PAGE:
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As college application season ramps up, you've probably noticed a lot of activity around your guidance counselor's office. Eventually, you'll need to get in there, too. Making sure you get your turn is all about being assertive, says Craig Meister, admissions expert and founder of

"To make the most of a guidance office, high school students do need to step up and take responsibility for their future," he says.

Here are some ways to get some quality guidance counselor face time and make the most of it:

Start early

Don't wait until the week before your applications are due to make an appointment with the guidance counselor. Aim to speak with them as early in the semester as possible, before the peak college application season.

"Students need to proactively reach out to their guidance counselors to understand how to reserve time with them," says Meister.

For instance, some schools have an online booking system, while others might have a sign-up sheet, or require making an appointment via a school secretary. It's on you to find out how to go about setting a meeting and sticking to it.

"I have current seniors who have booked several appointments with me online weeks in advance, and I have other students who passively sit on the sidelines," says Meister.

The latter are missing out on knowledge that can empower their college admissions process.

Arrive prepared

Guidance counselors are a great resource but are not there to make the decision for you. You need to walk into their office with an agenda, and some idea as to your educational goals. Do some research on potential schools of interest before your meeting, and think about the factors that are important to you.

"The student should prepare a list of questions or topics to discuss before the meeting to ensure the meeting accomplishes what the student needs it to for it to be considered useful," adds Meister.

Be respectful of your counselor's time

If you show up late or not at all, you're not only missing out on your chance for one-on-one advice, but you might just annoy someone who you may need on your side. Be punctual, prepared, and give your counselor your undivided attention -- in other words, keep cell phones stowed away and take notes.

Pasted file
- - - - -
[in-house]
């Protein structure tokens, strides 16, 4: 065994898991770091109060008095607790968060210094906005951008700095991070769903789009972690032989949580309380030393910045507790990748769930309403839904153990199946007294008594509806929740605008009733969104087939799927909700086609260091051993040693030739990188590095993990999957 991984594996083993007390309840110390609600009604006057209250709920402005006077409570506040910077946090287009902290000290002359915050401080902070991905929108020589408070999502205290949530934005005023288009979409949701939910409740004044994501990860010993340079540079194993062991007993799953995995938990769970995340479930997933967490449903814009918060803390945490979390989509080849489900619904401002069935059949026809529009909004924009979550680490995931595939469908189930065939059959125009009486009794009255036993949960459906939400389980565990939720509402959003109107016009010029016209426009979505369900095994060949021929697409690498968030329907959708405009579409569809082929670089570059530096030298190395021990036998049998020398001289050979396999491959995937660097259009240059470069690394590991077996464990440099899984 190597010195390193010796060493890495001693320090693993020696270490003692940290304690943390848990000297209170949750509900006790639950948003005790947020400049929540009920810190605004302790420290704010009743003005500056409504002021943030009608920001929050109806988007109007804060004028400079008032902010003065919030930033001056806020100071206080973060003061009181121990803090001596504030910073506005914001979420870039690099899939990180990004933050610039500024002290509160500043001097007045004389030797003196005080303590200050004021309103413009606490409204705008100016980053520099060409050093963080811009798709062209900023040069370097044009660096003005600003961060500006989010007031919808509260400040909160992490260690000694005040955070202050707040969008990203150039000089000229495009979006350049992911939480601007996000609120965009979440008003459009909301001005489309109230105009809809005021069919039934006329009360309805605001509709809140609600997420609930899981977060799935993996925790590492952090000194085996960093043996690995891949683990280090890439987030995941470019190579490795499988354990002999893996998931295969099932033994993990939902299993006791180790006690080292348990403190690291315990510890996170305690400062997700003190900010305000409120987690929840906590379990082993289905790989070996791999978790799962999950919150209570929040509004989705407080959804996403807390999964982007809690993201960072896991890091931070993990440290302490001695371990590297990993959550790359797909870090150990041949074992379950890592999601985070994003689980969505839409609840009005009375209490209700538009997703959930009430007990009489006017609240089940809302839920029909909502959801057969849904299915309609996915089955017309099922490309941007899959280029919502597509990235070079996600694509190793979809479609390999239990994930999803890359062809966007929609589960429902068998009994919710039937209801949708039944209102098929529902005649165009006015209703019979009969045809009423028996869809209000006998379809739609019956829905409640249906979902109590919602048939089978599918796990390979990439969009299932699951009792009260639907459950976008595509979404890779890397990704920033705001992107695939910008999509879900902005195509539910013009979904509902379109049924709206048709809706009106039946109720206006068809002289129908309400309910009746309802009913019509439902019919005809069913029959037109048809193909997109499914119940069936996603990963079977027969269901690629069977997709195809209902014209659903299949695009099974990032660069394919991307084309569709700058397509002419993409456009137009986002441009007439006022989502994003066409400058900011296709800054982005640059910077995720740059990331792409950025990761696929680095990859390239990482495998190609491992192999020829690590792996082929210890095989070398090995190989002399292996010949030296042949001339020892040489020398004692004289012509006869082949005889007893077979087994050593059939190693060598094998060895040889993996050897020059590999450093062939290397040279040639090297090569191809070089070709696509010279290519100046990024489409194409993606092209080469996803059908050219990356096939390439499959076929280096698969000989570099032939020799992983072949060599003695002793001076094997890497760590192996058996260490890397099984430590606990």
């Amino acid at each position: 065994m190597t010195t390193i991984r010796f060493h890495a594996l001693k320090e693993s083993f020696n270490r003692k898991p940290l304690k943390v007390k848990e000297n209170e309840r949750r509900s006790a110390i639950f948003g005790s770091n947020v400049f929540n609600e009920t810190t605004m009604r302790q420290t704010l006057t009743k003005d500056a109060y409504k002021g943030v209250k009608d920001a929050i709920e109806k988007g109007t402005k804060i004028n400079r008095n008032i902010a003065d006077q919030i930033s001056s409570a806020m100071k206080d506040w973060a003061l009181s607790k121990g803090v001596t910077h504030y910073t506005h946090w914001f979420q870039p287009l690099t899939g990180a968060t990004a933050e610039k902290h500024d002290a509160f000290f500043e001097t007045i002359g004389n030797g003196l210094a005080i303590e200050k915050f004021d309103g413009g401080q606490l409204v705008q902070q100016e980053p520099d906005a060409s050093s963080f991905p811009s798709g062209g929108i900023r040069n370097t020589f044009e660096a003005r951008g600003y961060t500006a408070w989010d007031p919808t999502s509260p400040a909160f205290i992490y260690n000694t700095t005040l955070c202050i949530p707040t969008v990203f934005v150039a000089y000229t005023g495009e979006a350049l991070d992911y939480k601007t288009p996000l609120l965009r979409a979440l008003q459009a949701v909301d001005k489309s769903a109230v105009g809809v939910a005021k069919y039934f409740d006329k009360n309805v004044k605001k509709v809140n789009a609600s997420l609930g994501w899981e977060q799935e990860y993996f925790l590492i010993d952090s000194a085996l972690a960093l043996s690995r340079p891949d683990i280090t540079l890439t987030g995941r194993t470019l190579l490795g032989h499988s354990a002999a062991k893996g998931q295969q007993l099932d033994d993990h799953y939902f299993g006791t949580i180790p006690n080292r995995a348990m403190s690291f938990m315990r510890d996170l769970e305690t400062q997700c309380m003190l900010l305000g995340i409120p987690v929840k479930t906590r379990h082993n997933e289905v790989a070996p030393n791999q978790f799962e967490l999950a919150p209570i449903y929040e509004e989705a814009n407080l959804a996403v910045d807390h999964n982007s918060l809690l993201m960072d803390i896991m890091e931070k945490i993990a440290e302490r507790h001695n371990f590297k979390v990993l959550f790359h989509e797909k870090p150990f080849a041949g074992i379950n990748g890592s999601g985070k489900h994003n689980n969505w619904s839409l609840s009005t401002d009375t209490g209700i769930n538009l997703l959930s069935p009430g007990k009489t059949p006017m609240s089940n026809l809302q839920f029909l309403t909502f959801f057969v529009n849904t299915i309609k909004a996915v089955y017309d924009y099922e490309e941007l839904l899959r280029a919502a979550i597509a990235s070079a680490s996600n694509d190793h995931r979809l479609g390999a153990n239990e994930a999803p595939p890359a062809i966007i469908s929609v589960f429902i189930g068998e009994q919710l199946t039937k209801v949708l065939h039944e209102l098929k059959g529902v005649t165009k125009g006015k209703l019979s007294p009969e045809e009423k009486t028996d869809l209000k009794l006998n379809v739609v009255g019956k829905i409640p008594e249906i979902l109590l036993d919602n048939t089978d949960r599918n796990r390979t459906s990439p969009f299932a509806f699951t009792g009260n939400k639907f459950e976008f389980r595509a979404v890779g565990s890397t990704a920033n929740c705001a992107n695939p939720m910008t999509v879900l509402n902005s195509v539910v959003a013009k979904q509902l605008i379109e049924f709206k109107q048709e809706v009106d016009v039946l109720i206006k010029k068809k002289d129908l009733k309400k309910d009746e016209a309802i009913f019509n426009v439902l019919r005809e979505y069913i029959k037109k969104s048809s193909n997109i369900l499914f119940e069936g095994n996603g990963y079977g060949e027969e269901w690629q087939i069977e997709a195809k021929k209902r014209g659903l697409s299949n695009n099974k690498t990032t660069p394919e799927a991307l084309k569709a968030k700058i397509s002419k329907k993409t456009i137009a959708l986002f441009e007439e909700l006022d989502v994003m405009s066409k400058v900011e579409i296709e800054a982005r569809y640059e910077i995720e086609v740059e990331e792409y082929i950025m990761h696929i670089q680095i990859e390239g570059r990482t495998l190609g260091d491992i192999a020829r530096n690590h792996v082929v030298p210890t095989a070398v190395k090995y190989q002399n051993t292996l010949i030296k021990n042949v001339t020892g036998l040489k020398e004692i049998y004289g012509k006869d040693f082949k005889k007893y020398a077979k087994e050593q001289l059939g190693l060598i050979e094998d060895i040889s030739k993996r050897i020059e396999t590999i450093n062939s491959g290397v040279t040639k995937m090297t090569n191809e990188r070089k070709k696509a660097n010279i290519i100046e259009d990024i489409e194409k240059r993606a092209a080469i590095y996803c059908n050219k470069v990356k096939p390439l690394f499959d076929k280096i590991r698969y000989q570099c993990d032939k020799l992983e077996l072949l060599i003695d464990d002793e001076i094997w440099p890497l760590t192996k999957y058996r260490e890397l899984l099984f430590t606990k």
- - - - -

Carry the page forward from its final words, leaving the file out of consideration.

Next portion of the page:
Go with an open mind

Even if you think you've got everything figured out, remember that your guidance counselor has years of experience. It is their job to help guide college-bound students through the admissions process. They might also have relationships with admissions professionals or insider knowledge that can prove valuable as you embark on your college-bound journey. While you are ultimately responsible for making your own college decisions, the more insight you can get along the way, the more informed you'll be when it comes time to make a final decision.

Get your application items in order

Each school has a policy regarding how students must request transcripts and recommendations, and how far in advance these requests must be made, says Meister. Find out your school's policy so that you can stay on schedule.

"No matter the exact method of requesting, students should proactively ensure they understand the policy of their guidance office before the start of senior year to guarantee that their documents arrive at colleges of their choice in plenty of time before their deadlines," Meister adds.

Ultimately, your guidance counselor is someone you want in your corner — for advice, assistance, and support. Get to know them, and more importantly, give them the chance to get to know you.

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